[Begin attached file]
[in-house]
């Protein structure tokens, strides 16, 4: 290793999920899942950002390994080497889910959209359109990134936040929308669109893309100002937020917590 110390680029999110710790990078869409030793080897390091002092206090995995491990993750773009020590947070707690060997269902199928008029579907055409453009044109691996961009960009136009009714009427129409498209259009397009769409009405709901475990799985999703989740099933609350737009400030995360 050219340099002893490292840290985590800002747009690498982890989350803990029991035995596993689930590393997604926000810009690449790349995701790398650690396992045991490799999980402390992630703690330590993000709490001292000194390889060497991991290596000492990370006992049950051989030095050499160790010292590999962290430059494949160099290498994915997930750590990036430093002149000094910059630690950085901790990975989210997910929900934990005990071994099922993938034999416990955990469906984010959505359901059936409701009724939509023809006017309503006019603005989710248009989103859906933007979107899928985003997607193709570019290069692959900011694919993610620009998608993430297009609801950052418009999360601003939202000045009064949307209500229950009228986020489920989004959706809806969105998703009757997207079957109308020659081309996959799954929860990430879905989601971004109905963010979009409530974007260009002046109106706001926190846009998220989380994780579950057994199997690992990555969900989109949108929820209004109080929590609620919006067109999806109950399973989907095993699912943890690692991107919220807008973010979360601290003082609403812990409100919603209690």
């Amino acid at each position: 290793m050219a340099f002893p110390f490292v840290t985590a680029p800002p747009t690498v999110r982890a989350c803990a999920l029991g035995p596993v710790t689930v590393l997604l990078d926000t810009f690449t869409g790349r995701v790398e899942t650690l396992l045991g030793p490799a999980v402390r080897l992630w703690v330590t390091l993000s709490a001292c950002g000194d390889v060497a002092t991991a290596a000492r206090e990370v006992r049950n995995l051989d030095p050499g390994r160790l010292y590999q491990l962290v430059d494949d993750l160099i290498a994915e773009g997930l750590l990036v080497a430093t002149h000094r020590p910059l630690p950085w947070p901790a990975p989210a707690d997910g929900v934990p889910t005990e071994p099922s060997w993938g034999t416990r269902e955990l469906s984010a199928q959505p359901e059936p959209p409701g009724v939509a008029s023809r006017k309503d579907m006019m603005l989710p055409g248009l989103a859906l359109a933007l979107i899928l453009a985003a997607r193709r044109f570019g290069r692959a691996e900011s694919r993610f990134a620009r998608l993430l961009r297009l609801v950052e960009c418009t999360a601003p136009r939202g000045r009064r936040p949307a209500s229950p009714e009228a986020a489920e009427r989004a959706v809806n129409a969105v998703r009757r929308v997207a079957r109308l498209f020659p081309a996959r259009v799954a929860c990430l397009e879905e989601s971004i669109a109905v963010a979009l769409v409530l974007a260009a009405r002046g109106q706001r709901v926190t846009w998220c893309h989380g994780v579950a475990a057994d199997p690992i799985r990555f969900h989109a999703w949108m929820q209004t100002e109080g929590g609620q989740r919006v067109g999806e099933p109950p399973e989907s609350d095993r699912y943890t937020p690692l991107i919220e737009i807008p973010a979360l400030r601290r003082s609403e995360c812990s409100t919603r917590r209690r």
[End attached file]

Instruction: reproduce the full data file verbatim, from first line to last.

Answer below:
[in-house]
């Protein structure tokens, strides 16, 4: 290793999920899942950002390994080497889910959209359109990134936040929308669109893309100002937020917590 110390680029999110710790990078869409030793080897390091002092206090995995491990993750773009020590947070707690060997269902199928008029579907055409453009044109691996961009960009136009009714009427129409498209259009397009769409009405709901475990799985999703989740099933609350737009400030995360 050219340099002893490292840290985590800002747009690498982890989350803990029991035995596993689930590393997604926000810009690449790349995701790398650690396992045991490799999980402390992630703690330590993000709490001292000194390889060497991991290596000492990370006992049950051989030095050499160790010292590999962290430059494949160099290498994915997930750590990036430093002149000094910059630690950085901790990975989210997910929900934990005990071994099922993938034999416990955990469906984010959505359901059936409701009724939509023809006017309503006019603005989710248009989103859906933007979107899928985003997607193709570019290069692959900011694919993610620009998608993430297009609801950052418009999360601003939202000045009064949307209500229950009228986020489920989004959706809806969105998703009757997207079957109308020659081309996959799954929860990430879905989601971004109905963010979009409530974007260009002046109106706001926190846009998220989380994780579950057994199997690992990555969900989109949108929820209004109080929590609620919006067109999806109950399973989907095993699912943890690692991107919220807008973010979360601290003082609403812990409100919603209690």
């Amino acid at each position: 290793m050219a340099f002893p110390f490292v840290t985590a680029p800002p747009t690498v999110r982890a989350c803990a999920l029991g035995p596993v710790t689930v590393l997604l990078d926000t810009f690449t869409g790349r995701v790398e899942t650690l396992l045991g030793p490799a999980v402390r080897l992630w703690v330590t390091l993000s709490a001292c950002g000194d390889v060497a002092t991991a290596a000492r206090e990370v006992r049950n995995l051989d030095p050499g390994r160790l010292y590999q491990l962290v430059d494949d993750l160099i290498a994915e773009g997930l750590l990036v080497a430093t002149h000094r020590p910059l630690p950085w947070p901790a990975p989210a707690d997910g929900v934990p889910t005990e071994p099922s060997w993938g034999t416990r269902e955990l469906s984010a199928q959505p359901e059936p959209p409701g009724v939509a008029s023809r006017k309503d579907m006019m603005l989710p055409g248009l989103a859906l359109a933007l979107i899928l453009a985003a997607r193709r044109f570019g290069r692959a691996e900011s694919r993610f990134a620009r998608l993430l961009r297009l609801v950052e960009c418009t999360a601003p136009r939202g000045r009064r936040p949307a209500s229950p009714e009228a986020a489920e009427r989004a959706v809806n129409a969105v998703r009757r929308v997207a079957r109308l498209f020659p081309a996959r259009v799954a929860c990430l397009e879905e989601s971004i669109a109905v963010a979009l769409v409530l974007a260009a009405r002046g109106q706001r709901v926190t846009w998220c893309h989380g994780v579950a475990a057994d199997p690992i799985r990555f969900h989109a999703w949108m929820q209004t100002e109080g929590g609620q989740r919006v067109g999806e099933p109950p399973e989907s609350d095993r699912y943890t937020p690692l991107i919220e737009i807008p973010a979360l400030r601290r003082s609403e995360c812990s409100t919603r917590r209690r």